Deerfield senior three-star ranked defensive end Joshua Maize (6-foot-4, 230 pounds) recently released his list of favorites schools which includes Toledo, UConn, Indiana, Central Michigan, Miami of Ohio and Ball State. Maize however has also been drawing heavy recruiting looks from several other BCS level schools including Purdue, Syracuse, Rutgers, Illinois and Penn State and those schools plan to re-evaluate Maize early this fall. Maize plans to make official visits before making a final college choice and recently said, "my recruiting process is still very open at this time."

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One position that is having rough recruiting ride in the Class of 2017? Quarterback. So far just three in-state Class of 2017 signal callers have given BCS level schools a verbal commitments including Jacob's Chris Katernick (Bowling Green), Marian Catholic's Cameron Thomas (Illinois) and Estes (Missouri). So far, the only FCS level in-state known verbal pledge comes from Hinsdale Central's Josh Bean (Columbia). 

This Thursday (Sept. 1st) is a big day in football recruiting circles for the Class of 2018. Thursday is the first day that prospects are allowed per the NCAA to receive recruiting materials (mail) along with unlimited electronic transmissions (text/instant/direct messages) from college coaches. 

"I've stayed in touch with a handful of college coaches and they all said that I would be hearing from them on Thursday," Lake Zurich junior inside linebacker Jack Sanborn said. "It's exciting to hear from those coaches along with hopefully some new schools as well."

Need proof that the recruiting process calendar is getting pushed up earlier and earlier? From my recently-released State of Illinois Class of 2017 Top 60 recruit rankings, 49 out of the 60 recruits have already given schools a verbal commitment. Out of the 11 uncommitted players, I would say nearly half of those players are being held up from giving a verbal commitment because of various academic questions/issues.

Injuries figure into Bears most recent roster cuts

Injuries figure into Bears most recent roster cuts

Health issues ran through the Bears’ most recent roster cuts that brought the player total to its required 75 by Tuesday.

Center Hroniss Grasu (knee) and quarterback Connor Shaw (leg) were played on injured reserve. Linebacker Roy Robertson-Harris, ill for much of training camp and forced to leave practice early Monday with sickness, was placed on the reserve/non-football injury list; and linebacker Lamin Barrow was waived/injured.

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Notre Dame linebacker Jarrett Grace also was waived.

The Bears must cut down to 53 players by Sunday night.

Notre Dame will approach Texas game thinking four arrested players will play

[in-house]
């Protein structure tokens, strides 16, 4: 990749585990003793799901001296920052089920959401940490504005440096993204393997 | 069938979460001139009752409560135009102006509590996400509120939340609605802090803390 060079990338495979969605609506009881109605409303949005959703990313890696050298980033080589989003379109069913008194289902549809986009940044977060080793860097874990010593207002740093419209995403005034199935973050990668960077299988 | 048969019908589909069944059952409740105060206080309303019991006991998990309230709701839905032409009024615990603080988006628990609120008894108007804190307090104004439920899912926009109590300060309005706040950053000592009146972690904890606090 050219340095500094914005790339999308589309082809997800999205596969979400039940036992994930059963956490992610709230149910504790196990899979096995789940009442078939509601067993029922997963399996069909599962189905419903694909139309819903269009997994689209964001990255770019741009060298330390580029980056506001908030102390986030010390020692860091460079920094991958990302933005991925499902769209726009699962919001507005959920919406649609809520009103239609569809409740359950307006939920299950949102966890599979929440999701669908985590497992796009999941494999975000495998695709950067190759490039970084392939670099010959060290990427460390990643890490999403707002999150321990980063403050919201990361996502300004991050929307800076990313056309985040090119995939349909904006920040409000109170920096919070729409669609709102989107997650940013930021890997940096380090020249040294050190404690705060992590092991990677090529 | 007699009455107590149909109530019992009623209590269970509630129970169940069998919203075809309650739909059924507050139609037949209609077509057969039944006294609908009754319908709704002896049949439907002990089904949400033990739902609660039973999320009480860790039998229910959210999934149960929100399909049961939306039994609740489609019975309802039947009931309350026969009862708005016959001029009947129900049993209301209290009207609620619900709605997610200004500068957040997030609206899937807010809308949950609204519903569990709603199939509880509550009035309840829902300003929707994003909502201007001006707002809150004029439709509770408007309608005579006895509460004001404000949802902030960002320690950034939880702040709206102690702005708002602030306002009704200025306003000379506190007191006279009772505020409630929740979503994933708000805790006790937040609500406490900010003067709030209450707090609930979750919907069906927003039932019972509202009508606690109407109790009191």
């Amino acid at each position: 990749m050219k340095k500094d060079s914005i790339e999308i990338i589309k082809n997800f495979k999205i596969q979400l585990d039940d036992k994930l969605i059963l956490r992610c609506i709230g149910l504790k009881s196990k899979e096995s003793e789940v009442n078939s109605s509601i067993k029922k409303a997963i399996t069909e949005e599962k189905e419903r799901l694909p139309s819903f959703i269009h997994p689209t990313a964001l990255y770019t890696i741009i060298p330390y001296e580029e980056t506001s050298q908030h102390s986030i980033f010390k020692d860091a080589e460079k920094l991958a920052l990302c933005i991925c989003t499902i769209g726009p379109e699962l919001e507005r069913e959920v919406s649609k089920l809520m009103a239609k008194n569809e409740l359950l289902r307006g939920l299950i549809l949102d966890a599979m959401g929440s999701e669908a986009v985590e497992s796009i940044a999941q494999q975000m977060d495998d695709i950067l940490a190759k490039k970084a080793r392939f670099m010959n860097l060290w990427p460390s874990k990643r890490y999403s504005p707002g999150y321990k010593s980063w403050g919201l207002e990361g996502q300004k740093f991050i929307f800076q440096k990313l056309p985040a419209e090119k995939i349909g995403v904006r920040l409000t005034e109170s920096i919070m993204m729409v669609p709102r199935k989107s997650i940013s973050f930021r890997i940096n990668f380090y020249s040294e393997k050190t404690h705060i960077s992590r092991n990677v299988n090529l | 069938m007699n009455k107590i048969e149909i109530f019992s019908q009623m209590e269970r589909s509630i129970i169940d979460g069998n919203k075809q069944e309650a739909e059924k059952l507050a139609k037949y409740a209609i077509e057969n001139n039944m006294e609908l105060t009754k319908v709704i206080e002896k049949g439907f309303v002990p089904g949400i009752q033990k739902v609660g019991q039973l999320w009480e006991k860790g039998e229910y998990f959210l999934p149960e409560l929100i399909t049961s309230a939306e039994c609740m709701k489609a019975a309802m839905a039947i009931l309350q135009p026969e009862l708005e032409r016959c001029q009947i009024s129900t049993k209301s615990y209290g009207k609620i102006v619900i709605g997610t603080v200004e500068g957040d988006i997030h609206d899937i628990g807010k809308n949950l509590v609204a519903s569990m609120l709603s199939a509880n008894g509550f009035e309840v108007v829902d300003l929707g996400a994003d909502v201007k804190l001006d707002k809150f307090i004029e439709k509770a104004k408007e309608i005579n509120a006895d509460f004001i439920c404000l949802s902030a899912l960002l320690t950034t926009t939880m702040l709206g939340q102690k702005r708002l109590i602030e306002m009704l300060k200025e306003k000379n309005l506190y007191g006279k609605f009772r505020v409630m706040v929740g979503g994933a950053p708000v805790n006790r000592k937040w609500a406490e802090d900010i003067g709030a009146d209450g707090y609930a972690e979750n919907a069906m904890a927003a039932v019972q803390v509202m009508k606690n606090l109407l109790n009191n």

Notre Dame will approach Texas game thinking four arrested players will play

SOUTH BEND, Ind. — Notre Dame will prepare for its season opener Sunday with the thought it’ll have linebacker Te’von Coney, running back Dexter Williams, cornerback Ashton White and receiver Kevin Stepherson available against Texas. 

Those four players were all formally charged with possession of marijuana in Fulton County on Monday, and Coney and Stepherson appeared in court and entered not guilty pleas on Tuesday. Safety Max Redfield, who was dismissed from the program two days after his arrest, was formally charged with possession of a handgun without a license and possession of marijuana, and pleaded not guilty to both charges. 

Senior cornerback Devin Butler, who was charged with resisting arrest and battery to a police officer last week, remains indefinitely suspended, coach Brian Kelly said. 

Coney, Williams, White and Stepherson have all been practicing with the team and Coney, Williams, and Stepherson are all listed on Notre Dame’s two-deep depth chart released Tuesday. Kelly said he has never suspended a player for a first-time marijuana offense, but noted that all four players still have to go through Notre Dame’s Office of Community Standards and could be subject to discipline from that process.

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"We're going to work as if they're going to play," Kelly said.

Kelly said the Office of Community Standards received reports on Tuesday and expects the process to begin soon, though doesn’t know if and when those players will be cleared. 

As for Redfield, Kelly said he was dismissed from the team because he was in possession of the handgun when those five players were pulled over on U.S. about 35 miles south of South Bend Aug. 19. 

“It was the handgun that was the gamechanger,” Kelly said.